Limited Liability Partnership – Burning bridge and game changer

  • Written By: Paul Wyse
  • Published: Mon, 02 Mar 2020 11:39 GMT

"If a window of opportunity appears, don't pull down the shade."  Tom Peters, American writer

Launch Of The 8Th Survey Of Irish Law Firms

Photo: Brian J Doherty, Paul Wyse and Giles Murphy at the launch of the 8th Survey of Irish Law Firms

For many years the legal profession has sought the introduction of Limited Liability Partnership (LLP), extensively lobbying successive Ministers for Justice and Equality. The Legal Services Regulation Act 2015 provided for the introduction of LLP however it took four years, including the establishment of the Legal Services Regulatory Authority (LSRA), to create the relevant regulations.

LLP, but not as we know it!

As of end of January, 70 firms have been authorised as LLPs by The Legal Services Regulatory Authority, with a further 109 applications in progress. Most law firms in our recent Smith & Williamson survey indicated they would adopt the LLP structure in the next three to five years (59% of all firms and 87% of top 20 firms). There is a marked contrast between Dublin firms and regional practices with two in three Dublin firms signalling their intention to become LLP’s, compared to only two in five regional firms. This may well be due to the relative number of sole practitioners operating outside Dublin.


Limited Liability Partnership applications to LSRA

Number of requests for application forms


Number of completed applications with fees received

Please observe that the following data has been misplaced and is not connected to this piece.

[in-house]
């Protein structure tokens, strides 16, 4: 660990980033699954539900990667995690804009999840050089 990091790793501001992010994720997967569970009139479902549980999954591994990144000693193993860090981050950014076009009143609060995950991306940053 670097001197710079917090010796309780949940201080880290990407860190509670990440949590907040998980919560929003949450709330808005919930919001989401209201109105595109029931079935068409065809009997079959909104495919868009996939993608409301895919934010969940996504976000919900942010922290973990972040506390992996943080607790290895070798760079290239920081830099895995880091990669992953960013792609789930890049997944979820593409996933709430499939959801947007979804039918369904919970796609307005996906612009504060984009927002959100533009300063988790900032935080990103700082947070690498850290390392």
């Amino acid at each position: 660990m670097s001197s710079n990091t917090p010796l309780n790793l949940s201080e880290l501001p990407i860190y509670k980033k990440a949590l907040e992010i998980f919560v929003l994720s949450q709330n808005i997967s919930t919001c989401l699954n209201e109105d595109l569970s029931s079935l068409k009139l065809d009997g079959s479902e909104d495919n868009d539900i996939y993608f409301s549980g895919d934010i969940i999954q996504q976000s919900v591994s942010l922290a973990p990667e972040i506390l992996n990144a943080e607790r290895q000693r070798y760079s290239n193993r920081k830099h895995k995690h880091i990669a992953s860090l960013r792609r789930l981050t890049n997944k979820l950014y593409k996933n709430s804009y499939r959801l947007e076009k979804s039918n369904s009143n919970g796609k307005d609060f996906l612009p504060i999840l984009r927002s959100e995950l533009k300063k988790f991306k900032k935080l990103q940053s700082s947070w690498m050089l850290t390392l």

Number of LLP authorisations issued


As of 29th Jan 2020 (Source; LSRA)


LLPs have been, for almost two decades, the standard operating structure for UK law firms. They operate as a partnership with a corporate “wrapper” and limited liability protection for the individual partners. Even with this limited liability, they do not require publication of accounts or returns to the Companies Registration Office (CRO). In all other respects an LLP law practice will remain a partnership subject to the Irish partnership legal framework, obligations and regulations. In other words, LLP partnerships in Ireland have the advantage of limiting liability without the disadvantages of public disclosure and scrutiny of their finances – a key reason for their popularity.

Is it a game changer?

In Ireland most practices are small, with 86% of practices having five solicitors or less. The introduction of LLP is, we believe, a pivotal moment for the legal profession. Over 1000 solicitors - 45% of Ireland’s law practices - are led by a single practitioner. Single solicitor practices cannot adopt Limited Liability status. These single member practices now have a meaningful incentive to combine with other complementary practices. In addition, with over three in ten practicing solicitors aged 50 years or older, many are turning their attention to retirement. LLPs offer partners in Irish law firms an opportunity to significantly reduce their personal exposure for debts, obligations, and liabilities incurred by the firm. With this in mind, a period of consolidation appears inevitable.

International firms

We have seen more UK and international firms entering the Irish market in recent years. They have taken several routes to market but have primarily favoured a greenfield set-up. The protections provided by the new LLP structure are likely to encourage merger and acquisition activity.

A bed of roses?

Mergers and acquisitions present risks, but can deliver economies of scale, broader practice and service lines and facilitate growth and management succession. To succeed, it needs to be properly planned, with robust due diligence. The objectives and direction of the merged firm must be clear and cultural alignment should be an important consideration. Key stakeholders, partners, staff and clients must be given enough time to ensure positive engagement and strategic alignment.
The Irish LLP structure has some limitations in terms of raising capital and retaining working capital. As such, the implementation of the new structure will require detailed planning by law firms and their management teams to maximise the opportunities from an ownership, succession and taxation point of view.

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